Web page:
Discussion on paper topics not mentioned in the call (e.g. medical image
processing, VLSI designs) and load balancing between tracks, and
expanding to a 5th track if space is available. Additional comments
regarding the sudden change in ICPR from most submitted papers to
highly selective papers.
Item 9. ICCV-3. (Avi Kak) Will be held in Osaka, December 4-7, 1990,
at the International House (downtown). The review procedures will be
similar to ICCV-2 (blind reviews, program committee, etc.), with the
final decisions by the program co-chairs (Tsuji, Olaf, and Kak), they
expect about 300 papers submitted with 90 accepted (30 long, 60 short).
The fee should be about $250 with an expected attendance of 300 (200
from Japan). The program committee totals 34 people (3 program chairs,
and 10 from Asia, 10 from Europe, and 11 from North America).
Questions regarding local expenses: under $70 for hotel is possible,
some as low as $45. Osaka is considerably cheaper than Tokyo. The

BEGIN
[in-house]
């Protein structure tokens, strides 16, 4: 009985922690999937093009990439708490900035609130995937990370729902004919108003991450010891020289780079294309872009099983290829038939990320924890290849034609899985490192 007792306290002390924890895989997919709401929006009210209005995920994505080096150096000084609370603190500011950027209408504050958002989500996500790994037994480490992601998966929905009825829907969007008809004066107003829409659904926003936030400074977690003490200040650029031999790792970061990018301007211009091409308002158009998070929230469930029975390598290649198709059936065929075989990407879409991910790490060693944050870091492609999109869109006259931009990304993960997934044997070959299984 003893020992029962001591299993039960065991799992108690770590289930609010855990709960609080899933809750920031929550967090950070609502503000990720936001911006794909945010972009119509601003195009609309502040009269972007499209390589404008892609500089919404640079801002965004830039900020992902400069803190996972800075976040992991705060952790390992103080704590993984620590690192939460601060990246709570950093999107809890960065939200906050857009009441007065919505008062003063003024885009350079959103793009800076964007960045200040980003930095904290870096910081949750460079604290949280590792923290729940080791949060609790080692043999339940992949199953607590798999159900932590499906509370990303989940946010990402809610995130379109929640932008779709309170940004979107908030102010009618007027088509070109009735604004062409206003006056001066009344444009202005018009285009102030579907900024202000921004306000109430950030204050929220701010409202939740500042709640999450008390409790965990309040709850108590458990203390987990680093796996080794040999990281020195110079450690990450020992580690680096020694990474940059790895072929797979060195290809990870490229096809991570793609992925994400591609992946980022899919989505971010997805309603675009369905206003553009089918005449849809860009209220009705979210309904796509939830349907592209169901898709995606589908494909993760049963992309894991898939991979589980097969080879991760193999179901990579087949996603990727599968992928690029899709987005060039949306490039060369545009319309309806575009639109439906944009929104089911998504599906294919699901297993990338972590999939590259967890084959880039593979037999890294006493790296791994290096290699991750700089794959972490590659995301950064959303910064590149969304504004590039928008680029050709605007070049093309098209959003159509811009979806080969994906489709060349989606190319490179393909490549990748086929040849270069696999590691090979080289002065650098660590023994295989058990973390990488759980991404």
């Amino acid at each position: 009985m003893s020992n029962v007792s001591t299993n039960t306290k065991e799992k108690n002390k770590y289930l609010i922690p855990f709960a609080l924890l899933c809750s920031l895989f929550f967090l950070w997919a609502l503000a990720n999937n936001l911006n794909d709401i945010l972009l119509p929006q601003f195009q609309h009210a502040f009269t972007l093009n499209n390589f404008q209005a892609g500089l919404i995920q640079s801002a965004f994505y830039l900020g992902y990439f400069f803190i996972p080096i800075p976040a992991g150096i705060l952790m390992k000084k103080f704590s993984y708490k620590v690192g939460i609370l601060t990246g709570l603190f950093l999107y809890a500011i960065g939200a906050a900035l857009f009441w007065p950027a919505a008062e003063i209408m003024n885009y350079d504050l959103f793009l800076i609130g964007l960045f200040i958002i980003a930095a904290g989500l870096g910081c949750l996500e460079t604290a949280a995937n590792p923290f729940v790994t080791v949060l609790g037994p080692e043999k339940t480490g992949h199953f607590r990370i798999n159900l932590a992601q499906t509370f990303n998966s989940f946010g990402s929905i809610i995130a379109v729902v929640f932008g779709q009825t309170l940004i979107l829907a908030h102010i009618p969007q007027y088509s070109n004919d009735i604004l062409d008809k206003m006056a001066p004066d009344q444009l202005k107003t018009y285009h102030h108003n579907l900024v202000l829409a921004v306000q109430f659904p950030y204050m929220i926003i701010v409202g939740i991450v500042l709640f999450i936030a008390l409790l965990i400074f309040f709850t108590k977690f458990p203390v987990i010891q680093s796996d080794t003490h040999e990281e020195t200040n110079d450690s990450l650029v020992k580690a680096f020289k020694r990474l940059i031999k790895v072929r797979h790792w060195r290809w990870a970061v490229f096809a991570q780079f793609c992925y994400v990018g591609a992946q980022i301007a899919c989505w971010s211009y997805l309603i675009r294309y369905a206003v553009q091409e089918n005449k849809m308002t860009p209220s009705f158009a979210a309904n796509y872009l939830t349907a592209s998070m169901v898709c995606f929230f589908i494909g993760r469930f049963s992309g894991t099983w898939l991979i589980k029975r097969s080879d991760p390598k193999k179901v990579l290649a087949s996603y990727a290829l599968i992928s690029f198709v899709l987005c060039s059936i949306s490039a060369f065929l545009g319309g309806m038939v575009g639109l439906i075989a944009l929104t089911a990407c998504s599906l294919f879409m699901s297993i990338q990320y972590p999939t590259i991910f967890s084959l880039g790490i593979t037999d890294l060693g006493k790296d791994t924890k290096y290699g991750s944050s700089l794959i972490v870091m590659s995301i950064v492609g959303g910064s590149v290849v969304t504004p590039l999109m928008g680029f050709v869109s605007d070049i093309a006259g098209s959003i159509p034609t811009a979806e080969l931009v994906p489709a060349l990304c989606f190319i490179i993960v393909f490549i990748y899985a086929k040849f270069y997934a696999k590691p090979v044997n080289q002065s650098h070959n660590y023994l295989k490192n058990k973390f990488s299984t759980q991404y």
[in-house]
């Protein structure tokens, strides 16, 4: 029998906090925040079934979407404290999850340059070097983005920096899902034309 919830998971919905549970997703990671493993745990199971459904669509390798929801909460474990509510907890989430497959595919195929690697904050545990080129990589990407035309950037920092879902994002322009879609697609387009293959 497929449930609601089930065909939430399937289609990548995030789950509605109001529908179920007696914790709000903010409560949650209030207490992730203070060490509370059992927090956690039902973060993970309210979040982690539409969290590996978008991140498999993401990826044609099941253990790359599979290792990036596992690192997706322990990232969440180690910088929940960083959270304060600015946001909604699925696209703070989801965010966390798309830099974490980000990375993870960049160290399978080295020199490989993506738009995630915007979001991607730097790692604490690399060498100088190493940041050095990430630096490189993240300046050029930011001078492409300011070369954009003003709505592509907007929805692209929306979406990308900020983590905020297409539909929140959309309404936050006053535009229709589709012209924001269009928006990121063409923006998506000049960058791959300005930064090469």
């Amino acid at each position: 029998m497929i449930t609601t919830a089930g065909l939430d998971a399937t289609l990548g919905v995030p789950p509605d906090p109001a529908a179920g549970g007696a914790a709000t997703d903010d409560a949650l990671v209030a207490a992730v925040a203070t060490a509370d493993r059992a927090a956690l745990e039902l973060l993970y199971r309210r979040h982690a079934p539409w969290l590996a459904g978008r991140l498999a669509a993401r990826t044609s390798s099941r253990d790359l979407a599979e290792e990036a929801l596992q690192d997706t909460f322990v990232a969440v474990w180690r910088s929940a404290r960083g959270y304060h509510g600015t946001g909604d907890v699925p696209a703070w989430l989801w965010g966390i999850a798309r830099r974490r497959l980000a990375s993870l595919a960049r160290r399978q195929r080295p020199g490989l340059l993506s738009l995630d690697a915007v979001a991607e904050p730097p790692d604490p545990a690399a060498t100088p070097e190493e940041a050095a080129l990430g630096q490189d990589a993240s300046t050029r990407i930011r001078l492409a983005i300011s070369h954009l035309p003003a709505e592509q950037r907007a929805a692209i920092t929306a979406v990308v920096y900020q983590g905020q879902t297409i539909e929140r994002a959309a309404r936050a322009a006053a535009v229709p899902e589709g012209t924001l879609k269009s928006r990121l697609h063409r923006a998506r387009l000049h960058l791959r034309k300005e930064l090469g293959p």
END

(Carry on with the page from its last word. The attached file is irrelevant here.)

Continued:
deadline will be known soon and some attempt is being made to raise some
travel money. Tsuji feels that implementations (hardware and software)
should be included in ICCV-3, since they are an important part of the
work in Japan.
Item 10. Transactionns-PAMI. (Anil Jain for S. Tanimoto) The
editorial board added N. Ahuja (replacing W. Thompson) and H. Baird
(replacing C. Suen). The backlog has decreased due to the increased
page count (from 900 to 1350) and is now at about 1 issue. Proposals
for special issues in AI, Search in Vision, probabilistic reasoning,
mathematical approaches of expert systems, etc. are desired. The
submissions are at about 20-30 per month with about 12 papers in each
Item 11. No admendments to consider.
Item 12. Discussion of standards for papers, and conferences. (Tom
Huang) This issue grows from concerns about the different meetings
including review procedures, size (number of papers or people), format,
areas covered, etc. A discussion of how to deal with these and how to